20 points: Read a book that has a (mostly) green cover.

green-coverThe Day We Disappeared by Lucy Robinson (434 pages). This book was not at all what I was expecting! I thought it would be some kind of chick lit/romantic comedy, and in a way it is, but it’s also so much more than that. There is romance, but there’s also a mystery and parts of it are very dark. It deals with mental health and there is a twist that I truly was not expecting. I don’t really know how to review this any further without giving things away, so I’ll just say you should definitely give it a chance. It got 4 stars from me anyway. Photo to the left to prove the cover is green 😉

25 points: Read a book with a homonym in the title

The Handmaid’s Tale by Margaret Atwood (324 pages; homonym = tale/tail). I had literally zero idea what this book was about. All I knew was that it’s some kind of classic and people seem to rate it highly. And it’s number 131 in the BBC Big Read list so I would have had to read it no matter what. It turns out that it’s really good, and also incredibly relevant right now given the current political situation in various countries. The story is a bit disjointed and vague, which would probably annoy some people, but I actually thought that was quite a clever tactic – it let you fill in the blanks yourself (potentially with even worse things than the author was imagining) and reinforced the fact that the narrator was very much kept in the dark. At the time it was written this book probably seemed extreme and nobody believed it could ever actually happen. I might have thought that myself if I had read it 10 years ago. But now, in 2017, I’m not so sure. 5 stars.

25 points: (Submitted by Linda) Read a book by your favourite author

I could never pick just one favourite author, so I chose from among the few I always list when asked. Stephen King has been a favourite ever since I read Insomnia when I was far too young to actually understand what I was reading. For this challenge, I read The Stand (1439 pages). Although I love King’s writing, my one problem with him is that he has a tendency to go on and on, long past when he should have stopped. This book is definitely one that could have done with being shorter. Admittedly it’s partly my own fault for reading the uncut edition, but even the original was 817 long, long pages. On the positive side, the writing was, as always, excellent, as was the characterisation – King always makes me feel like his characters are real, and it’s amazing how different he makes them all. How does he manage to get into the minds of such a variety of people? The story of the plague that destroyed the world and the struggles of the few survivors made a really compelling story. However, the supernatural element felt out of place in this one. The whole good versus evil, or God versus the devil (or someone like him) sub-plot made no sense, especially given the ending. Trying not to give too much away, but in my opinion “good” didn’t even defeat “evil” in this book – a few good guys turned up where the good guys were and then something accidental happened and the day was saved… but not by the people who had trekked all that way to save the day. What? It almost felt like King had got that far with the story and had no idea how he even wanted to end it. Minus one star for that. I still gave it 4 though because I really did enjoy reading it – and got through all those pages surprisingly quickly.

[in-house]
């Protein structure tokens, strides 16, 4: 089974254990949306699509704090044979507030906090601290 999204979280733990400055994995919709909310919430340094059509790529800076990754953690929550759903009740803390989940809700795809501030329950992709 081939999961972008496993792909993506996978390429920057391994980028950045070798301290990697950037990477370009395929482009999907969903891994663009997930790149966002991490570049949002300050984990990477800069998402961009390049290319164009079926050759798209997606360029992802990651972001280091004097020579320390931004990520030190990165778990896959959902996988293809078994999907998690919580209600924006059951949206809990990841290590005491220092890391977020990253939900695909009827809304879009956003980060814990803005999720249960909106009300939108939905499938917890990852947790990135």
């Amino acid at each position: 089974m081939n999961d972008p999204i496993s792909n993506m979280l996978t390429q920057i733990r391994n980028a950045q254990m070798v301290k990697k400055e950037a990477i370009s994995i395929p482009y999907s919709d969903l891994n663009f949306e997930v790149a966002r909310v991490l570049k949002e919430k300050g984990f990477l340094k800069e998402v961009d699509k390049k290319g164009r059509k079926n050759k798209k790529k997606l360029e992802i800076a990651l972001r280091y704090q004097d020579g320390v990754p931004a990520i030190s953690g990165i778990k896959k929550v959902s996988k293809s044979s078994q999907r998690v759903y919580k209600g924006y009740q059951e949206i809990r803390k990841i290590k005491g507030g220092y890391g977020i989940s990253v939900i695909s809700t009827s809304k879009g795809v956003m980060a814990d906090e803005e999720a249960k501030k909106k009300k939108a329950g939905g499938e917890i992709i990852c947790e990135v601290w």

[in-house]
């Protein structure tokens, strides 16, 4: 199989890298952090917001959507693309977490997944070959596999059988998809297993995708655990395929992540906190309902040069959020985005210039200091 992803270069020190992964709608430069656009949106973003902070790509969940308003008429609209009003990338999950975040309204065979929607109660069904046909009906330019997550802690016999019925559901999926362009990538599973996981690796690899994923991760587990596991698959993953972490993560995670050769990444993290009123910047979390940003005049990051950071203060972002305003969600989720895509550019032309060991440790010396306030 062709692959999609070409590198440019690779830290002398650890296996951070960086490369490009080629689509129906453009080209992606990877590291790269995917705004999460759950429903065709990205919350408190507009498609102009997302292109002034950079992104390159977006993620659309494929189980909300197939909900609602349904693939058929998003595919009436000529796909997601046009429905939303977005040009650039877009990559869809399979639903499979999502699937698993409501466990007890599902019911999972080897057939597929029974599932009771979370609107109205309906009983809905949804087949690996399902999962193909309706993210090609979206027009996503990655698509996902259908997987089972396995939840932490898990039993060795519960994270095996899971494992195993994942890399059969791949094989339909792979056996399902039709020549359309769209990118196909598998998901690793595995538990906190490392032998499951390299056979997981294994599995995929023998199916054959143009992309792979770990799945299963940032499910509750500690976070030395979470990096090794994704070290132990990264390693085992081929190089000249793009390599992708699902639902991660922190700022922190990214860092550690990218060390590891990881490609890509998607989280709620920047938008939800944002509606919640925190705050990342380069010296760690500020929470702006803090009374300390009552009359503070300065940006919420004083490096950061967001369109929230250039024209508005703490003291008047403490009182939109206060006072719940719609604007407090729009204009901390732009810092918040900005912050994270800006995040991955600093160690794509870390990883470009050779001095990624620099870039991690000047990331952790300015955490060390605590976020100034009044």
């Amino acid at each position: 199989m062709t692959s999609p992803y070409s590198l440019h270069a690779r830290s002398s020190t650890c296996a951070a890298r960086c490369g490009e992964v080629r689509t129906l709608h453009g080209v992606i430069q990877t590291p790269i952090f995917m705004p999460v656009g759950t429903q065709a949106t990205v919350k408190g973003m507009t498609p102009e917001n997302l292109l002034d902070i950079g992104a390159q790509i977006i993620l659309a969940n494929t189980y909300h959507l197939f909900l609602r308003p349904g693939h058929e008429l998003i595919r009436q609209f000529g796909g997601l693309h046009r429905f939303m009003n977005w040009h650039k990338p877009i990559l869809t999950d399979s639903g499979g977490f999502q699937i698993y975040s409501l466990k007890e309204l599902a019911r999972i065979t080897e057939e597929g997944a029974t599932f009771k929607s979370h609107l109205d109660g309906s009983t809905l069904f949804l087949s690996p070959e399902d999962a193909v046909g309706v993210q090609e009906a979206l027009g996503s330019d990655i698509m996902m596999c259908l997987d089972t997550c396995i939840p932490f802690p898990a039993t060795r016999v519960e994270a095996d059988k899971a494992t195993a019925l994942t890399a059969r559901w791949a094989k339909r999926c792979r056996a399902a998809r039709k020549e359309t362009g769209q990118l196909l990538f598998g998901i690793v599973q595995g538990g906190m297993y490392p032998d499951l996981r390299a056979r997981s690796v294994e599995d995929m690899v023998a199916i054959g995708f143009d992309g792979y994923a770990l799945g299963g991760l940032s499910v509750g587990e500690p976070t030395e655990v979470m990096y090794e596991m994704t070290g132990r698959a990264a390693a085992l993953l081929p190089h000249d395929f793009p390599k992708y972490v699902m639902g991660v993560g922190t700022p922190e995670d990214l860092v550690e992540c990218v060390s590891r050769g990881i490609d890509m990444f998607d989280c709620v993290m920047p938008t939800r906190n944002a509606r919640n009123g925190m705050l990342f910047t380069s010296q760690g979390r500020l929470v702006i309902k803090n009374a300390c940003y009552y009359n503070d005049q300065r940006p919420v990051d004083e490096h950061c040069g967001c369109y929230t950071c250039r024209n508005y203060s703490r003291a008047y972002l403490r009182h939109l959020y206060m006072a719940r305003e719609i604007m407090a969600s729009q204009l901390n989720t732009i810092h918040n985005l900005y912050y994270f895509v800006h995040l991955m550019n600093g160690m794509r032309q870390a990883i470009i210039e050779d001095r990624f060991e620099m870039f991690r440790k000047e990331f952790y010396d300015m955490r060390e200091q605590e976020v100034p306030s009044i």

And that’s it. I’m halfway through the bonus round with two months to go.

Are you taking part in this challenge? Read anything good recently?

Book Challenge by Erin 6.0: Bonus round

I know, I know… you were hoping for a break from book challenge posts now that I completed Erin’s challenge within a month. Unfortunately for you, there’s a bonus round, and I’m here to share my preliminary list. I do have some travel posts planned as well (need to tell you about New Year!) and I promise they will be coming soon, but for now it’s back to books.

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The categories are the same as for the initial round, but you get an extra 5 points per category this time. Here are my picks. I’m fairly sure I won’t get through them all again, but it’s worth a try.

10 points: Freebie – I’ve already started reading American Psycho by Bret Easton Ellis, so that’s my freebie. Apart from being generally disturbing (which I was expecting), it’s full of references to Donald Trump. What’s that all about? I’d never even heard of Donald Trump in 1991, which is when this book came out. Although to be fair I was only 7/8 in 1991 and hadn’t heard of most people 😉